Woman ‘left in the dark’ over smear test recall

A YOUNG pregnant woman has been left in a state of anxiety after she received a letter asking her to retake a smear test as part of the Western Trust’s Cervical Smear Tests Review.
The woman is one of the 61 women from the Western Trust area who have been asked to re-take a smear test following a review of a number of tests done between April 2018 and June 2018.
The woman who wished not be named told the Herald she received the letter months after having a smear and has since become pregnant.
“The letter simply stated that I should go back to my doctors for a smear test. I am now pregnant so I am no longer able to get a smear so I can not even retake the test and no one can even confirm if my test was one that had not been done properly or not.
I was very confused as I had just been in during the summer. It is an extremely concerning time for myself and all of the women impacted by the recall.”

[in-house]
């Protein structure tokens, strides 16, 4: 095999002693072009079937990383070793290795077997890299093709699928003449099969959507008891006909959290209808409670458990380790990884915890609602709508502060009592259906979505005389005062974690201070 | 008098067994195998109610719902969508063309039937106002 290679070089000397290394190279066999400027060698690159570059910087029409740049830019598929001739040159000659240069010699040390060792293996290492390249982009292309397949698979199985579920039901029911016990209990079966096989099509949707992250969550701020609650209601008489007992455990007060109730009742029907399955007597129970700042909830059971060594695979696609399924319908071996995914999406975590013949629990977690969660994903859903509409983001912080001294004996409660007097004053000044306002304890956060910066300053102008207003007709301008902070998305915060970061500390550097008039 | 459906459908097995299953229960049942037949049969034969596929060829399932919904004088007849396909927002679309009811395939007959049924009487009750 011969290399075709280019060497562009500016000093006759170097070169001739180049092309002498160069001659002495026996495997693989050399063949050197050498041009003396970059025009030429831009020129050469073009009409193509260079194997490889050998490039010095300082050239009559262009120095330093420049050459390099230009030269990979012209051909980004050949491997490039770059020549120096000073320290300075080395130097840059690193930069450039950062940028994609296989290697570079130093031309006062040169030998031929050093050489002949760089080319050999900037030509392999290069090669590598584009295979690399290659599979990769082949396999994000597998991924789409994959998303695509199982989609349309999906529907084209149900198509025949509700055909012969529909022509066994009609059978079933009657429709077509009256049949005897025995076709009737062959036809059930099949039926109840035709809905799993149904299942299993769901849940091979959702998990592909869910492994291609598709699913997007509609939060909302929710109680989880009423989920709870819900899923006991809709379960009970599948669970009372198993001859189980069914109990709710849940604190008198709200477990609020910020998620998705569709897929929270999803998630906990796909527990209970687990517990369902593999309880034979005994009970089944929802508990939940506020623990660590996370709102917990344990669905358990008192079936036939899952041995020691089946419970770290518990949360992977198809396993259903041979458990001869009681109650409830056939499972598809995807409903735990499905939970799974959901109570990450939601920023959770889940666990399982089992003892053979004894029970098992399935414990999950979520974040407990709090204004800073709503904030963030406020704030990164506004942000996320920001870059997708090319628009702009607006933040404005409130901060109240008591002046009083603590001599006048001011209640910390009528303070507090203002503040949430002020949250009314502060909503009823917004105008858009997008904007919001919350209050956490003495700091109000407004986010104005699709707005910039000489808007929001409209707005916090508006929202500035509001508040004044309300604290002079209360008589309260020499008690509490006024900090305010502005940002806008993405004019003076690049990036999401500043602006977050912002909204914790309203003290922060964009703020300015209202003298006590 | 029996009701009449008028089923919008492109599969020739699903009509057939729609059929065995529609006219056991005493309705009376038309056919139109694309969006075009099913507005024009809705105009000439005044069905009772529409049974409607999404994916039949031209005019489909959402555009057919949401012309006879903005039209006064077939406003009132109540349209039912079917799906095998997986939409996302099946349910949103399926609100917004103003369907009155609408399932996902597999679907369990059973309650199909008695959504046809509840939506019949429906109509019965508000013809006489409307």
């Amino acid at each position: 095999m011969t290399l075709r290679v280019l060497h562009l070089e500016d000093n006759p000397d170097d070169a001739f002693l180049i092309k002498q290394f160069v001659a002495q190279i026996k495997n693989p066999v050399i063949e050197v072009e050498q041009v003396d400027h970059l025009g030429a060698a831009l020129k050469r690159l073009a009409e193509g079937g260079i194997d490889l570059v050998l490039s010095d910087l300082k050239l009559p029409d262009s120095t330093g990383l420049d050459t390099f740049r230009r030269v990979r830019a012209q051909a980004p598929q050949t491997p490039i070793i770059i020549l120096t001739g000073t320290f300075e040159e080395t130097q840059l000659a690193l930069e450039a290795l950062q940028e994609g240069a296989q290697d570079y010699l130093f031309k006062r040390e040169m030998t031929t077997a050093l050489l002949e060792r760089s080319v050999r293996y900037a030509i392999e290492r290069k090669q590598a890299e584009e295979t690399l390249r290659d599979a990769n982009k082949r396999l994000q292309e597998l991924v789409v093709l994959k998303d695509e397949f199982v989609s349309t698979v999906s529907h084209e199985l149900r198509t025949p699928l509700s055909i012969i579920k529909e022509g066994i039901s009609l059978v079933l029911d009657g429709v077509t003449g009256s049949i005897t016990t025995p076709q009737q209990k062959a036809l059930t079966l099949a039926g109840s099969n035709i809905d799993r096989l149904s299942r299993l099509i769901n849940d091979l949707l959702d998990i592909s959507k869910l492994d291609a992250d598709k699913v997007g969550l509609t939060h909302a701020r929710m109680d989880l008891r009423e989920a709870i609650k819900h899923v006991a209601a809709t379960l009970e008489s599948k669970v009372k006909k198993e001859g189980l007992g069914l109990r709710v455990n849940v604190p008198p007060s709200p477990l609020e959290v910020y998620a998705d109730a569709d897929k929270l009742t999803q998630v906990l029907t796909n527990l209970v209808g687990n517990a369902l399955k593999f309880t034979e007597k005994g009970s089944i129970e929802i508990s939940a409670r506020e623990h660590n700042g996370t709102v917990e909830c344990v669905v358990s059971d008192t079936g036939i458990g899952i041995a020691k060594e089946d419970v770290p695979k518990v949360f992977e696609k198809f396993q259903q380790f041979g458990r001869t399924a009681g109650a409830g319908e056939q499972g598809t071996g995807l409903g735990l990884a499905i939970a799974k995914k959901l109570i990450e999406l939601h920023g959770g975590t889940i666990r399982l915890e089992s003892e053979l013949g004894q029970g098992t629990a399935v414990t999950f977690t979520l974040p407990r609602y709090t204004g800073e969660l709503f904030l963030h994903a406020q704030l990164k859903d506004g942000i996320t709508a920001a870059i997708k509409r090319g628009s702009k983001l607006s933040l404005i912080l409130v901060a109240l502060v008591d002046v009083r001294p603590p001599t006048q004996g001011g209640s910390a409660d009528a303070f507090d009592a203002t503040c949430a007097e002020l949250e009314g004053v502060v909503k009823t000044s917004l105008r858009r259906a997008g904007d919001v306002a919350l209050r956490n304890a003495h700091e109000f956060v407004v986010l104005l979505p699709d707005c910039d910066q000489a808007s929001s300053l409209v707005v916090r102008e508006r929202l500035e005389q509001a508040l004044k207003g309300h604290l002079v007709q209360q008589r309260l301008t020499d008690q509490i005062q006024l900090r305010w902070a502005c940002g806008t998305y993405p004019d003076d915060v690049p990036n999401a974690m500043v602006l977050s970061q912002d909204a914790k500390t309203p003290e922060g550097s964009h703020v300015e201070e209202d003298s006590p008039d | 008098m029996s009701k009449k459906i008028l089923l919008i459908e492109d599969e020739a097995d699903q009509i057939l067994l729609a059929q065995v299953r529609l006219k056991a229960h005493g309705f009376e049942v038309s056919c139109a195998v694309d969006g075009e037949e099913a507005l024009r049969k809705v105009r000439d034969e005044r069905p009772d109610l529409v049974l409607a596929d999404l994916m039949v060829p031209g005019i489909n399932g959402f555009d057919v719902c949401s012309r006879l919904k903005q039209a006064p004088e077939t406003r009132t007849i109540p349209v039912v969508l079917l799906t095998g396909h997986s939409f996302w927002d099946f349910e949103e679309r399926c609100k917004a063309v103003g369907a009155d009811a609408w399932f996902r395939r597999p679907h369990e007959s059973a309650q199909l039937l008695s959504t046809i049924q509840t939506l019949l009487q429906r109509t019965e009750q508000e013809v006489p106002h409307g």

The women affected by the review have received letters inviting them to contact their GP to arrange a repeat smear test, following a review which was carried out after differences in the reporting of a number of tests were identified during routine performance checks conducted at the Trust’s Pathology Laboratory.
The Fermanagh woman is hopeful that a mistake has been made, and has visited her GP to discuss what happens next.
“When I called the receptionist they said the letter must have been a mistake.
“After contacting the doctor since seeing their was problems I was told that I am best coming back in for a smear.
“I felt I was being deceived as no one would admit there had been a problem and avoiding answering my questions about the mistakes.
“I haven’t received any further contact and found information available to us very limited.”
The review was announced at the start of February when Dr Dermot Hughes, medical director of the Western Trust, advised the repeat test as a precautionary measure, and explained that this does not necessarily mean that the results of their initial test was wrong.
“I would like to reassure everyone that the samples that were reviewed were a small percentage of those screened and reported between April 2018 and June 2018,” he said.
“The stringent quality checks that are in place have reassured us that it was only a certain number of tests within this timeframe that were required to be re-examined.”

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